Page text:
End of the World: My Time with the Missionaries

Call it a mission of understanding. We were never rude. Never disrespectful. I’m an atheist. Like the missionaries of Family Radio (Family Stations, Inc.), I am a member of a small group of people who are distrusted and hated by the rest of America. My friend Brian and I infiltrated the missionaries of Caravan 2 in Beaumont, Tx. Not to mess up their work, but to attempt to understand why they think and act the way they do. We spent the majority of our time with a woman named Bea. Bea is a woman with strong convictions who is following her beliefs, which is why we find her such a tragic character. She is a widow and claims that at the end of her husband’s life, he was very sick. He often had trouble sleeping due to his illness. Bea claims she turned on Family Radio one evening, and her husband went to sleep peacefully. This became her routine.

Bea speaks passionately about “god’s plan.” We had to resist shooting glances at each other as the conversation took us deeper and deeper into the psyche of this disillusioned woman. It’s tragic to see people, who are very generous and welcoming, give up their entire lives because of the thoughts of a madman. Bea speaks very fondly of this madman, referring to him as Mr. Camping and basing her entire life on his ridiculous words.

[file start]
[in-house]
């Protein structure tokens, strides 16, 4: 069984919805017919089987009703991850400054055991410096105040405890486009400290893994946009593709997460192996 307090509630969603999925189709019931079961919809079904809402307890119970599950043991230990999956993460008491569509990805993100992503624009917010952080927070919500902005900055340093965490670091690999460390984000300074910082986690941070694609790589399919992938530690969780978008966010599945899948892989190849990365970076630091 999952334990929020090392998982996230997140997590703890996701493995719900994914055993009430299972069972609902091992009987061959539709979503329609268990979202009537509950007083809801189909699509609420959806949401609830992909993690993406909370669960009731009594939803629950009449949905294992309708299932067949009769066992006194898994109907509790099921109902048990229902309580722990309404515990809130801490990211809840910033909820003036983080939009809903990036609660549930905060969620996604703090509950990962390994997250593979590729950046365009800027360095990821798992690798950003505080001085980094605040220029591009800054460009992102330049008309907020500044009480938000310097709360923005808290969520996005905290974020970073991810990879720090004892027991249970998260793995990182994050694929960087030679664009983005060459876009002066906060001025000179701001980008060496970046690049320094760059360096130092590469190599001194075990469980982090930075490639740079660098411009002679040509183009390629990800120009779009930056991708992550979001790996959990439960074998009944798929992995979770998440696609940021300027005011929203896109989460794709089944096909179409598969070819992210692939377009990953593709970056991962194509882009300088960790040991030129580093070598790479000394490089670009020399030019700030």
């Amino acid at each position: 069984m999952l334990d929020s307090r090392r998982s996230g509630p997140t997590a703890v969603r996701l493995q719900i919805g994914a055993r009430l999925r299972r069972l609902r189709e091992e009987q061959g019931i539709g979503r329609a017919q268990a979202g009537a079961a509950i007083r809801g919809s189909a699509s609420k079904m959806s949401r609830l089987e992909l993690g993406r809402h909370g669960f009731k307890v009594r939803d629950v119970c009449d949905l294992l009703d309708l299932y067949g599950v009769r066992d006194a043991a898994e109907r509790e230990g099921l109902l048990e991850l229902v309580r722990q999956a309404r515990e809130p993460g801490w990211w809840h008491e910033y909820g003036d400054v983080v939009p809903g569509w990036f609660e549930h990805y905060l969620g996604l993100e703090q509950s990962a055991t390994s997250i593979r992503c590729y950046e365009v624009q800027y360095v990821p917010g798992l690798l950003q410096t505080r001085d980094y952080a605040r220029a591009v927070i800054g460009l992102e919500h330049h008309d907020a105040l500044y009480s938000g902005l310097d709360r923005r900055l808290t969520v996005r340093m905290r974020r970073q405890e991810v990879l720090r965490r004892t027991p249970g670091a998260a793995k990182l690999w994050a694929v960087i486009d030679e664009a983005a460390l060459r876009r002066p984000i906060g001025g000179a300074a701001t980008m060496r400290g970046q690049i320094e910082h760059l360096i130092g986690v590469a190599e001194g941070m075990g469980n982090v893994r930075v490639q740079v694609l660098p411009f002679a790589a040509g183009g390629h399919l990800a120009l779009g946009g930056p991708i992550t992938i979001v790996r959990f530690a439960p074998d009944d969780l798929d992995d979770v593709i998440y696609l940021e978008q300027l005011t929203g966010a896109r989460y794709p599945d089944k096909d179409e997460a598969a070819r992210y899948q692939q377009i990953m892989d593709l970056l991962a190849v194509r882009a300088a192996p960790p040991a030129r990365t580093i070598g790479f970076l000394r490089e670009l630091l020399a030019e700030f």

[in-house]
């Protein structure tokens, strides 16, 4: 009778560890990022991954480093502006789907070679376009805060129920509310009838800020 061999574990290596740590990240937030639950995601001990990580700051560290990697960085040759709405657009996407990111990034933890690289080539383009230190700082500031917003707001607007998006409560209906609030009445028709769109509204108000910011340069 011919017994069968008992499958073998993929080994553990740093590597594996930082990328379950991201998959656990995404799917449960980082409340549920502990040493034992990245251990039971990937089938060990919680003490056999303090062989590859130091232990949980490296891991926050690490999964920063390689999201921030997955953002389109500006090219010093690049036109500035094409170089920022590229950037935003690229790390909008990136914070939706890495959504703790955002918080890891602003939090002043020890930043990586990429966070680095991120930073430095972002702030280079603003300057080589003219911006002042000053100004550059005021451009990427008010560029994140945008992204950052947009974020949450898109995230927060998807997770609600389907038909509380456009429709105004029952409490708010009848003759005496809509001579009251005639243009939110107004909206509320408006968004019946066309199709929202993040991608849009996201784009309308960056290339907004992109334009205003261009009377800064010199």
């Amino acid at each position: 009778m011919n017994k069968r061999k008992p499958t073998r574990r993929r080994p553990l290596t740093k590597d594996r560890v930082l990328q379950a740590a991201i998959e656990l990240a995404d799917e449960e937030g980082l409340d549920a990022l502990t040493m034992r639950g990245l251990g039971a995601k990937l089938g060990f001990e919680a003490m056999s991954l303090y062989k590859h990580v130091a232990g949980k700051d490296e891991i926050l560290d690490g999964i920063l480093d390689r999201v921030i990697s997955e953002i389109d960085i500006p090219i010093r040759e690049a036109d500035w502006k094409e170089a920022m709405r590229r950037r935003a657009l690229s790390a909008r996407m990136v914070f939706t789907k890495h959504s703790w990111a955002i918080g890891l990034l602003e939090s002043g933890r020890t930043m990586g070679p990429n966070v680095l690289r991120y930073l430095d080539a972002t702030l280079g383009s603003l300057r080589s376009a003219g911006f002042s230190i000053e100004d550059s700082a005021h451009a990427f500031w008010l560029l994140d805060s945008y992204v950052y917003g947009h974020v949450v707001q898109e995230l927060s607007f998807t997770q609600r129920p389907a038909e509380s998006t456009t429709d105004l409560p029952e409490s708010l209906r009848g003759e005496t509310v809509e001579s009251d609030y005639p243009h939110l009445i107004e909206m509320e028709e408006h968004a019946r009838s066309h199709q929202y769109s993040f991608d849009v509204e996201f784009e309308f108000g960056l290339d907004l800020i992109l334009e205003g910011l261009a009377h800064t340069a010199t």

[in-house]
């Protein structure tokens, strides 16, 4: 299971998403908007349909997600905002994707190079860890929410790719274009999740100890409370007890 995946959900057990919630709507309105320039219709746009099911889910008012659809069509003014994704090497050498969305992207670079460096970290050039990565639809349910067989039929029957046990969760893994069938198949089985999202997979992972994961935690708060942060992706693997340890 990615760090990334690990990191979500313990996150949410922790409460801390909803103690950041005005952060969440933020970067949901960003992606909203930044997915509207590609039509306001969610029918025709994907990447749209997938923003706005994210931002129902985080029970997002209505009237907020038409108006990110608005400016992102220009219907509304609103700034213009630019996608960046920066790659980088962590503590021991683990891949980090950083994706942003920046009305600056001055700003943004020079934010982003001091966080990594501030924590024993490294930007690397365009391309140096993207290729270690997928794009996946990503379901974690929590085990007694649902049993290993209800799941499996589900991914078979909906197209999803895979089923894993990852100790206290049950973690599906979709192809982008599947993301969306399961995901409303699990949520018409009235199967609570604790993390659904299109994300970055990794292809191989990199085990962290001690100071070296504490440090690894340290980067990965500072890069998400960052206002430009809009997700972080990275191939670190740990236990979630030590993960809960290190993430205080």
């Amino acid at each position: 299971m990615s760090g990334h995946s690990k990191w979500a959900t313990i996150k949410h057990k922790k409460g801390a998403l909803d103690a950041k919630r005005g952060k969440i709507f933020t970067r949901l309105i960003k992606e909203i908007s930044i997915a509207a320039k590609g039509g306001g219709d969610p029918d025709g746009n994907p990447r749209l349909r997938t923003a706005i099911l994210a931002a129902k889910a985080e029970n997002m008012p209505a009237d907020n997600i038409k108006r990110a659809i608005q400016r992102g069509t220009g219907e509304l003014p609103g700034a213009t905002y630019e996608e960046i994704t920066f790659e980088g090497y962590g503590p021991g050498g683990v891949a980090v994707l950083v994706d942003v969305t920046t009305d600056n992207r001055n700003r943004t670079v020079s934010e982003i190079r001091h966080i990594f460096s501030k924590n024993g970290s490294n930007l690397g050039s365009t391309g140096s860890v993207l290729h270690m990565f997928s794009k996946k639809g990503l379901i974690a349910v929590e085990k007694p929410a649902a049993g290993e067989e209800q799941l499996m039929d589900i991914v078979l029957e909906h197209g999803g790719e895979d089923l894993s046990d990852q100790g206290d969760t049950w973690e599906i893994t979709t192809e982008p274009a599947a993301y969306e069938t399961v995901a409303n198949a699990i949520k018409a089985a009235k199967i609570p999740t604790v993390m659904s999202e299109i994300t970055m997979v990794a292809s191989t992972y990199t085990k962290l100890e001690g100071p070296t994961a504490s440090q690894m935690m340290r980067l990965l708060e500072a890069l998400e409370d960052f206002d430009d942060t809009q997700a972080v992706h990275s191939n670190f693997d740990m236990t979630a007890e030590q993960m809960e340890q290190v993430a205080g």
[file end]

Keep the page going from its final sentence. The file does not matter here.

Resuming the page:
She has been shunned by her entire family. She spent time telling us about the ridicule she received from her son and grandchildren. They have told her several times that if she continues to speak the way she does, they will not be around her. But, she cannot escape her convictions — the drive of a corrupted mind that leads her to abandon her family. Her life. She said: